Besides the typical forms you expect to complete prior to a medical visit such as HIPAA, general medical history, and emergency contact details, I filled out a comprehensive form about my health. And when I say comprehensive, I mean that I answered multiple questions about bowel movements, my menstrual cycle, what I typically eat, how much water I drink, my mental health throughout my life, and the list goes on. What’s more, the doctor reviews this form prior to the visit to prep and then goes in depth reviewing my answers and asking additional questions. I honestly believe that Dr. Lazzell might know more intimate details about me than anyone else in my life (although, as a runner, I do talk an awful lot about pooping with my runner friends so they definitely know quite a bit about me too.) After talking through the form and asking what felt like 1,000,001 questions, Dr. Lazzell started to lay out some of her thoughts on what might be going on with me, why I might be experiencing the fatigue, and what blood tests she would like to do to get a fuller picture of what might be going on. As she talked through all of this, it brought up additional questions that she asked me and led to further explanation of why she was asking the things she was asking. At the end of this first meeting, over 90 minutes later I might add, she sent me away with a print out of her recommendations of some lifestyle changes to start making. She also ordered several blood tests for me - about 11 of them I think - and told me to schedule a follow-up appointment for roughly two weeks later when the test results should be in.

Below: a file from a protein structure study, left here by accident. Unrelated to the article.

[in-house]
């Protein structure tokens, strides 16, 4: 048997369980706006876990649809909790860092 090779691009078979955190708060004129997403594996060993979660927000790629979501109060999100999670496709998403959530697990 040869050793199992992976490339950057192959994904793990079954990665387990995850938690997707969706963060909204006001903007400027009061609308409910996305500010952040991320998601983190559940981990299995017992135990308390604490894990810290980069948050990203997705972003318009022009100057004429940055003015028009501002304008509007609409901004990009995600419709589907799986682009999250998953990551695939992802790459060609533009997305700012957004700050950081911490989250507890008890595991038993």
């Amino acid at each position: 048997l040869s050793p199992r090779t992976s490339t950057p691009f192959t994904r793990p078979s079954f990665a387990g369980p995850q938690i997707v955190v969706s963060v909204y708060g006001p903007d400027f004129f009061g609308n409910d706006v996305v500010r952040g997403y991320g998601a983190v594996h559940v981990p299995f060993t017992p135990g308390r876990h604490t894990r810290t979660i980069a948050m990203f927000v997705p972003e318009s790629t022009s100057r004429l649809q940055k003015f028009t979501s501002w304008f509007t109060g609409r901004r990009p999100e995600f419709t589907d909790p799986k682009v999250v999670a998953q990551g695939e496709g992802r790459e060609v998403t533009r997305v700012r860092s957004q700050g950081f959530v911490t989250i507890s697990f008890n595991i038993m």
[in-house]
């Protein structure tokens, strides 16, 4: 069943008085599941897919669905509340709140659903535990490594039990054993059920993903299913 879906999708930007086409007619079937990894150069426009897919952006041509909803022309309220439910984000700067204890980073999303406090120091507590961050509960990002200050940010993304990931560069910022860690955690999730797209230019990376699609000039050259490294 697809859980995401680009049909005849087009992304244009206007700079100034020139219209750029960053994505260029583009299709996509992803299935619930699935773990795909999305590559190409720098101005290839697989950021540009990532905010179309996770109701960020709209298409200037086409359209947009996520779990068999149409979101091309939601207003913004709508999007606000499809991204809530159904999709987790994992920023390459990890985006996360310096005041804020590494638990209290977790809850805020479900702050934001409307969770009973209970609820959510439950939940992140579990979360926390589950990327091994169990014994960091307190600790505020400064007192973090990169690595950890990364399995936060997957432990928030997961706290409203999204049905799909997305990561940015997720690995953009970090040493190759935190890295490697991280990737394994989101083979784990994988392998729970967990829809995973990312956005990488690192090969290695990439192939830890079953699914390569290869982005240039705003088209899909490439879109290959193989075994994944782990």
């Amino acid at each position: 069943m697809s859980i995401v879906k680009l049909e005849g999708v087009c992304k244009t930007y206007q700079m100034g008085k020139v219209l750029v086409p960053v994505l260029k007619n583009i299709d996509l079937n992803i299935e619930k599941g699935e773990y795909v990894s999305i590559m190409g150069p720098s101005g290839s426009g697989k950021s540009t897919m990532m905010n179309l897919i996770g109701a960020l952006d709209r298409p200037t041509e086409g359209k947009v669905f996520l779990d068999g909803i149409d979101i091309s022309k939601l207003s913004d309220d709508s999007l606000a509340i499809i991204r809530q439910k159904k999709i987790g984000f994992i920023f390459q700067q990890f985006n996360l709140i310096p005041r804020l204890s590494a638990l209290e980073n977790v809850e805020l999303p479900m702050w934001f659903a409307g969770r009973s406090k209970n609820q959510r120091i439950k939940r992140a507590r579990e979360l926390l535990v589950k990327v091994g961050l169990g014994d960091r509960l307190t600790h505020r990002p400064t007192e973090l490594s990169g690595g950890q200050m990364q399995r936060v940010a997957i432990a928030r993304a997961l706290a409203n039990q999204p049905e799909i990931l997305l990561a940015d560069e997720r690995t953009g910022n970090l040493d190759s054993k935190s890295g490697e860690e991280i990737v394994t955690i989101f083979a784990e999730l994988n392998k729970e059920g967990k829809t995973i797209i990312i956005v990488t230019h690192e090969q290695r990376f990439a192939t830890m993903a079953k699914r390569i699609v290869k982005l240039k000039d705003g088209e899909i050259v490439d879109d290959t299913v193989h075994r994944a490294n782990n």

Before talking through my follow-up, I want to acknowledge the fact that I had to pay completely out of pocket for this appointment and for some of the blood tests. However, many of the blood tests were covered by insurance as they are part of the wellness care portion of most health insurance. And for those tests not covered, Dr. Lazzell made a point of being selective as to how “in-depth” (read: expensive) of a test was needed for this initial testing. I truly felt like she was being very aware of cost and wanting to see initial findings from more low-cost testing to see if more in-depth and potentially costly testing was needed. Also, she said multiple times that, if more testing was needed, she would refer me to my primary care doctor to ask for the specific testing so that insurance would be more likely to cover it. Finally, I want to highlight that I had several blood tests done that no doctor has EVER run on me. Take that for what you will -- for me, I felt like I was finally having a doctor take a more well-rounded view of my health.